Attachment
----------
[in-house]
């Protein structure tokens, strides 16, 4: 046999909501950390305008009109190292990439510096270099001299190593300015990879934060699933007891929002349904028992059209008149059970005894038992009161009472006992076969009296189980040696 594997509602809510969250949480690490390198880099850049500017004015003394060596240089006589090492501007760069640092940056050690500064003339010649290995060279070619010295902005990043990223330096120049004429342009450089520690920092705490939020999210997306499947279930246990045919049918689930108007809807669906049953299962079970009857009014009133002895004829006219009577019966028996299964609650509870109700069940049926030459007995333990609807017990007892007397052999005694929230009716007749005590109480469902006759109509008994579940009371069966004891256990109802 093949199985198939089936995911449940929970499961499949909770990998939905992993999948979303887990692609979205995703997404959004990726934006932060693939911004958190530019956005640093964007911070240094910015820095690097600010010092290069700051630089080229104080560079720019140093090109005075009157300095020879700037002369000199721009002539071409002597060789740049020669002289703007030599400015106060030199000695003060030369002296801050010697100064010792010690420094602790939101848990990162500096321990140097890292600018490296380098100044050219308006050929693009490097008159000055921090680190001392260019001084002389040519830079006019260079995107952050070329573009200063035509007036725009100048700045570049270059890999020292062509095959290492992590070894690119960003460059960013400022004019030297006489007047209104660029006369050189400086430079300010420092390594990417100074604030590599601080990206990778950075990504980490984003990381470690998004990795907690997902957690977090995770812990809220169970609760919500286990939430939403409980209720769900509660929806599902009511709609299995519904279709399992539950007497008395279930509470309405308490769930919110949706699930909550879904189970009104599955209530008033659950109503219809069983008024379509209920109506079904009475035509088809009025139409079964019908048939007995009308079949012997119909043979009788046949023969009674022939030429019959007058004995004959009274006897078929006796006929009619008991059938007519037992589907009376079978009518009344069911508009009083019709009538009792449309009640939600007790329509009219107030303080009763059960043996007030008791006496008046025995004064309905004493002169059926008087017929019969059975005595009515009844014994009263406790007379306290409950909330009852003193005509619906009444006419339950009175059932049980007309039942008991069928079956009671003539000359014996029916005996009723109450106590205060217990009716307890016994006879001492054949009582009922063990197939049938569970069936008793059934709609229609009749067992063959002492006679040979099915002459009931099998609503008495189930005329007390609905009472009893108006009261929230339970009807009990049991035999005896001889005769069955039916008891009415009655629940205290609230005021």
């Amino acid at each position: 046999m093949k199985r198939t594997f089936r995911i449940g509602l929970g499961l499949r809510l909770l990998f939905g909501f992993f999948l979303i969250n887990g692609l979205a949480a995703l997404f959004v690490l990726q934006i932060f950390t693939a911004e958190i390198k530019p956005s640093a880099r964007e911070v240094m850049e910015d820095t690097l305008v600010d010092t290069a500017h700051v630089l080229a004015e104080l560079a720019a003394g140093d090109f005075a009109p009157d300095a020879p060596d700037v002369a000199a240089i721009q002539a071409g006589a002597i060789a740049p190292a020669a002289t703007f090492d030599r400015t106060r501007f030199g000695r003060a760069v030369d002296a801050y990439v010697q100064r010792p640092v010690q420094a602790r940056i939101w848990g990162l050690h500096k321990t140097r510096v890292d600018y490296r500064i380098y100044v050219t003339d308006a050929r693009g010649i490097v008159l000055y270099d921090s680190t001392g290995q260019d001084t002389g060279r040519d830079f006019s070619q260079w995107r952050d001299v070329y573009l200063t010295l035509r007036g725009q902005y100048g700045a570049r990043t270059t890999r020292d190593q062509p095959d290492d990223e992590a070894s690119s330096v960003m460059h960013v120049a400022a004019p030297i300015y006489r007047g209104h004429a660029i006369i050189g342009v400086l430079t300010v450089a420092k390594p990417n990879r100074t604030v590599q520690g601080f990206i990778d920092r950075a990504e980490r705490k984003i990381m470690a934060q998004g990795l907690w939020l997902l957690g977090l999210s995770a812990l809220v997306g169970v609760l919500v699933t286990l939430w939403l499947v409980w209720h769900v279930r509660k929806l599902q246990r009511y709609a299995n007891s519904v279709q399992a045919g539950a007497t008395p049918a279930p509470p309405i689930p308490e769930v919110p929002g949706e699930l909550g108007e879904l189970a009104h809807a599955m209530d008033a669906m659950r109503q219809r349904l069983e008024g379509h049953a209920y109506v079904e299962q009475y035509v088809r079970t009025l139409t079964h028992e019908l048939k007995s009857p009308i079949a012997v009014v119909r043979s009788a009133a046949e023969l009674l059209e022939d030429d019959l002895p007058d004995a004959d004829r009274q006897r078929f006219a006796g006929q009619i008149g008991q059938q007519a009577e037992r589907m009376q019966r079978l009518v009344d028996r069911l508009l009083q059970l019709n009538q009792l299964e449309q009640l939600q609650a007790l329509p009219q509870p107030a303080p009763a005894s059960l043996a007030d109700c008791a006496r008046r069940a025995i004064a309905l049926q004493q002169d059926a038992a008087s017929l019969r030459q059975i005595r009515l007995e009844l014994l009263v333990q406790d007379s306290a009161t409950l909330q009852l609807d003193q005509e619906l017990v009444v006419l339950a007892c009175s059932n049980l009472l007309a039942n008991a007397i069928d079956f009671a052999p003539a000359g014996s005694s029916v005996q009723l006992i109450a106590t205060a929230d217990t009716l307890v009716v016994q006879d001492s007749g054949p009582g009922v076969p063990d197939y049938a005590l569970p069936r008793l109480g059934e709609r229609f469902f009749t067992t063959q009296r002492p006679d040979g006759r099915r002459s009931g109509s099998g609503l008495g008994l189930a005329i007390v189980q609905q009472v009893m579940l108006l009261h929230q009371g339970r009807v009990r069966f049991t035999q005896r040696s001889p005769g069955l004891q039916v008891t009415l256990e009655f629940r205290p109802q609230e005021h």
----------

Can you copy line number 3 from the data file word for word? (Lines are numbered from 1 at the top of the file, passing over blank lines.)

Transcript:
């Amino acid at each position: 046999m093949k199985r198939t594997f089936r995911i449940g509602l929970g499961l499949r809510l909770l990998f939905g909501f992993f999948l979303i969250n887990g692609l979205a949480a995703l997404f959004v690490l990726q934006i932060f950390t693939a911004e958190i390198k530019p956005s640093a880099r964007e911070v240094m850049e910015d820095t690097l305008v600010d010092t290069a500017h700051v630089l080229a004015e104080l560079a720019a003394g140093d090109f005075a009109p009157d300095a020879p060596d700037v002369a000199a240089i721009q002539a071409g006589a002597i060789a740049p190292a020669a002289t703007f090492d030599r400015t106060r501007f030199g000695r003060a760069v030369d002296a801050y990439v010697q100064r010792p640092v010690q420094a602790r940056i939101w848990g990162l050690h500096k321990t140097r510096v890292d600018y490296r500064i380098y100044v050219t003339d308006a050929r693009g010649i490097v008159l000055y270099d921090s680190t001392g290995q260019d001084t002389g060279r040519d830079f006019s070619q260079w995107r952050d001299v070329y573009l200063t010295l035509r007036g725009q902005y100048g700045a570049r990043t270059t890999r020292d190593q062509p095959d290492d990223e992590a070894s690119s330096v960003m460059h960013v120049a400022a004019p030297i300015y006489r007047g209104h004429a660029i006369i050189g342009v400086l430079t300010v450089a420092k390594p990417n990879r100074t604030v590599q520690g601080f990206i990778d920092r950075a990504e980490r705490k984003i990381m470690a934060q998004g990795l907690w939020l997902l957690g977090l999210s995770a812990l809220v997306g169970v609760l919500v699933t286990l939430w939403l499947v409980w209720h769900v279930r509660k929806l599902q246990r009511y709609a299995n007891s519904v279709q399992a045919g539950a007497t008395p049918a279930p509470p309405i689930p308490e769930v919110p929002g949706e699930l909550g108007e879904l189970a009104h809807a599955m209530d008033a669906m659950r109503q219809r349904l069983e008024g379509h049953a209920y109506v079904e299962q009475y035509v088809r079970t009025l139409t079964h028992e019908l048939k007995s009857p009308i079949a012997v009014v119909r043979s009788a009133a046949e023969l009674l059209e022939d030429d019959l002895p007058d004995a004959d004829r009274q006897r078929f006219a006796g006929q009619i008149g008991q059938q007519a009577e037992r589907m009376q019966r079978l009518v009344d028996r069911l508009l009083q059970l019709n009538q009792l299964e449309q009640l939600q609650a007790l329509p009219q509870p107030a303080p009763a005894s059960l043996a007030d109700c008791a006496r008046r069940a025995i004064a309905l049926q004493q002169d059926a038992a008087s017929l019969r030459q059975i005595r009515l007995e009844l014994l009263v333990q406790d007379s306290a009161t409950l909330q009852l609807d003193q005509e619906l017990v009444v006419l339950a007892c009175s059932n049980l009472l007309a039942n008991a007397i069928d079956f009671a052999p003539a000359g014996s005694s029916v005996q009723l006992i109450a106590t205060a929230d217990t009716l307890v009716v016994q006879d001492s007749g054949p009582g009922v076969p063990d197939y049938a005590l569970p069936r008793l109480g059934e709609r229609f469902f009749t067992t063959q009296r002492p006679d040979g006759r099915r002459s009931g109509s099998g609503l008495g008994l189930a005329i007390v189980q609905q009472v009893m579940l108006l009261h929230q009371g339970r009807v009990r069966f049991t035999q005896r040696s001889p005769g069955l004891q039916v008891t009415l256990e009655f629940r205290p109802q609230e005021h």